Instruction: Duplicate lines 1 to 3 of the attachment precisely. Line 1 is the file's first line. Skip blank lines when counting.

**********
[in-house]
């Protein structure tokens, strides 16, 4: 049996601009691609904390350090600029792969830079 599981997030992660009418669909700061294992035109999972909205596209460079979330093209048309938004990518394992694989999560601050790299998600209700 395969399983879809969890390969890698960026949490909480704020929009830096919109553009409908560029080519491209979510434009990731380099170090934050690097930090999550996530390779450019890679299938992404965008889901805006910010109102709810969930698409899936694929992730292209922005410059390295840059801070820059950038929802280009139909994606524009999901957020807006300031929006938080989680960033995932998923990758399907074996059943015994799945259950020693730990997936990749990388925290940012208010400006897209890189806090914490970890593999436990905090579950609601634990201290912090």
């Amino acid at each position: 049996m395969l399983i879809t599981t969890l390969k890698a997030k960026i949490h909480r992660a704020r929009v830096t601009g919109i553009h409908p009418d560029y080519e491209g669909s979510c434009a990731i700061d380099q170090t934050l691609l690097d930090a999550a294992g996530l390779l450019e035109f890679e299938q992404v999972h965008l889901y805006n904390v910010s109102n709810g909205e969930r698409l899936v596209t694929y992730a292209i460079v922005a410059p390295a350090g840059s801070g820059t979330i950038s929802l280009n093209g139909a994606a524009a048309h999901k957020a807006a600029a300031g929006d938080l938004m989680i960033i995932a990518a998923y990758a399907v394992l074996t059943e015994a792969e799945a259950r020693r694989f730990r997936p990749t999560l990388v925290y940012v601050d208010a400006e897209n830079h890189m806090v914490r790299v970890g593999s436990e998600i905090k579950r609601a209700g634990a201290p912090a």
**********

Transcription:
[in-house]
């Protein structure tokens, strides 16, 4: 049996601009691609904390350090600029792969830079 599981997030992660009418669909700061294992035109999972909205596209460079979330093209048309938004990518394992694989999560601050790299998600209700 395969399983879809969890390969890698960026949490909480704020929009830096919109553009409908560029080519491209979510434009990731380099170090934050690097930090999550996530390779450019890679299938992404965008889901805006910010109102709810969930698409899936694929992730292209922005410059390295840059801070820059950038929802280009139909994606524009999901957020807006300031929006938080989680960033995932998923990758399907074996059943015994799945259950020693730990997936990749990388925290940012208010400006897209890189806090914490970890593999436990905090579950609601634990201290912090």
């Amino acid at each position: 049996m395969l399983i879809t599981t969890l390969k890698a997030k960026i949490h909480r992660a704020r929009v830096t601009g919109i553009h409908p009418d560029y080519e491209g669909s979510c434009a990731i700061d380099q170090t934050l691609l690097d930090a999550a294992g996530l390779l450019e035109f890679e299938q992404v999972h965008l889901y805006n904390v910010s109102n709810g909205e969930r698409l899936v596209t694929y992730a292209i460079v922005a410059p390295a350090g840059s801070g820059t979330i950038s929802l280009n093209g139909a994606a524009a048309h999901k957020a807006a600029a300031g929006d938080l938004m989680i960033i995932a990518a998923y990758a399907v394992l074996t059943e015994a792969e799945a259950r020693r694989f730990r997936p990749t999560l990388v925290y940012v601050d208010a400006e897209n830079h890189m806090v914490r790299v970890g593999s436990e998600i905090k579950r609601a209700g634990a201290p912090a």